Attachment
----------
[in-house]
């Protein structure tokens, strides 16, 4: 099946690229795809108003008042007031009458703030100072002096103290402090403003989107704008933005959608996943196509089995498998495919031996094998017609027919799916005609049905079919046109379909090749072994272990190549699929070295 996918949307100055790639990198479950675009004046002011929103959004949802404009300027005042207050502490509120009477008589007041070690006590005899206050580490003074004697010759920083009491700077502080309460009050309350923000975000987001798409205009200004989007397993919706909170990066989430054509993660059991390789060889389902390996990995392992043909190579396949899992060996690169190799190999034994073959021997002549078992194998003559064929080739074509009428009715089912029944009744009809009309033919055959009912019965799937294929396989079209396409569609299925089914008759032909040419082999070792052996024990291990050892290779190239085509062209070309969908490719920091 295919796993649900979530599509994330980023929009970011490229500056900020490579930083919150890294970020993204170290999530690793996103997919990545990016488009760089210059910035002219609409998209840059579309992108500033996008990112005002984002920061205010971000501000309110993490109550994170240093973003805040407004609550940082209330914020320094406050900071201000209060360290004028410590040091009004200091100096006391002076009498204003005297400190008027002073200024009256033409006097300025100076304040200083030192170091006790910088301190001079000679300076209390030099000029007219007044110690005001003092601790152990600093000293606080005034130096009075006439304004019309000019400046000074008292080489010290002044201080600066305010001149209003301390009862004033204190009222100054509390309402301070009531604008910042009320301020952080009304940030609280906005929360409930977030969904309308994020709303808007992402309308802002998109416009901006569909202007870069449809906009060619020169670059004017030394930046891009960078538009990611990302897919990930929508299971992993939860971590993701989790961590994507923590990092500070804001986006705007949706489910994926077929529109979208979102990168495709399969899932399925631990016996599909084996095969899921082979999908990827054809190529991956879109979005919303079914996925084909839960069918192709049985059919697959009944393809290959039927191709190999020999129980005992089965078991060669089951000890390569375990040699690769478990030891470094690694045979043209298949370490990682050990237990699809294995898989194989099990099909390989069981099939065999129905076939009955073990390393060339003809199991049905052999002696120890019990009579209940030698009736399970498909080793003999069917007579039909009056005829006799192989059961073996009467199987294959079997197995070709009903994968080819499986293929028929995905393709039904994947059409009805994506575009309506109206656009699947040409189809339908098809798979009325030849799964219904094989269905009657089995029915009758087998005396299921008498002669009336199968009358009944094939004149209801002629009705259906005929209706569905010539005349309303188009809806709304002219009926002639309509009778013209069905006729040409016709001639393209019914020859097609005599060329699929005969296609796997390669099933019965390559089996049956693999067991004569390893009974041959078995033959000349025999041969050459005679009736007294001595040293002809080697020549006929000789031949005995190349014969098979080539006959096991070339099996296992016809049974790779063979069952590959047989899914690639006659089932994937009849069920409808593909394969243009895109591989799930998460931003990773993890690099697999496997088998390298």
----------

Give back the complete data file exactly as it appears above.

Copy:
[in-house]
């Protein structure tokens, strides 16, 4: 099946690229795809108003008042007031009458703030100072002096103290402090403003989107704008933005959608996943196509089995498998495919031996094998017609027919799916005609049905079919046109379909090749072994272990190549699929070295 996918949307100055790639990198479950675009004046002011929103959004949802404009300027005042207050502490509120009477008589007041070690006590005899206050580490003074004697010759920083009491700077502080309460009050309350923000975000987001798409205009200004989007397993919706909170990066989430054509993660059991390789060889389902390996990995392992043909190579396949899992060996690169190799190999034994073959021997002549078992194998003559064929080739074509009428009715089912029944009744009809009309033919055959009912019965799937294929396989079209396409569609299925089914008759032909040419082999070792052996024990291990050892290779190239085509062209070309969908490719920091 295919796993649900979530599509994330980023929009970011490229500056900020490579930083919150890294970020993204170290999530690793996103997919990545990016488009760089210059910035002219609409998209840059579309992108500033996008990112005002984002920061205010971000501000309110993490109550994170240093973003805040407004609550940082209330914020320094406050900071201000209060360290004028410590040091009004200091100096006391002076009498204003005297400190008027002073200024009256033409006097300025100076304040200083030192170091006790910088301190001079000679300076209390030099000029007219007044110690005001003092601790152990600093000293606080005034130096009075006439304004019309000019400046000074008292080489010290002044201080600066305010001149209003301390009862004033204190009222100054509390309402301070009531604008910042009320301020952080009304940030609280906005929360409930977030969904309308994020709303808007992402309308802002998109416009901006569909202007870069449809906009060619020169670059004017030394930046891009960078538009990611990302897919990930929508299971992993939860971590993701989790961590994507923590990092500070804001986006705007949706489910994926077929529109979208979102990168495709399969899932399925631990016996599909084996095969899921082979999908990827054809190529991956879109979005919303079914996925084909839960069918192709049985059919697959009944393809290959039927191709190999020999129980005992089965078991060669089951000890390569375990040699690769478990030891470094690694045979043209298949370490990682050990237990699809294995898989194989099990099909390989069981099939065999129905076939009955073990390393060339003809199991049905052999002696120890019990009579209940030698009736399970498909080793003999069917007579039909009056005829006799192989059961073996009467199987294959079997197995070709009903994968080819499986293929028929995905393709039904994947059409009805994506575009309506109206656009699947040409189809339908098809798979009325030849799964219904094989269905009657089995029915009758087998005396299921008498002669009336199968009358009944094939004149209801002629009705259906005929209706569905010539005349309303188009809806709304002219009926002639309509009778013209069905006729040409016709001639393209019914020859097609005599060329699929005969296609796997390669099933019965390559089996049956693999067991004569390893009974041959078995033959000349025999041969050459005679009736007294001595040293002809080697020549006929000789031949005995190349014969098979080539006959096991070339099996296992016809049974790779063979069952590959047989899914690639006659089932994937009849069920409808593909394969243009895109591989799930998460931003990773993890690099697999496997088998390298």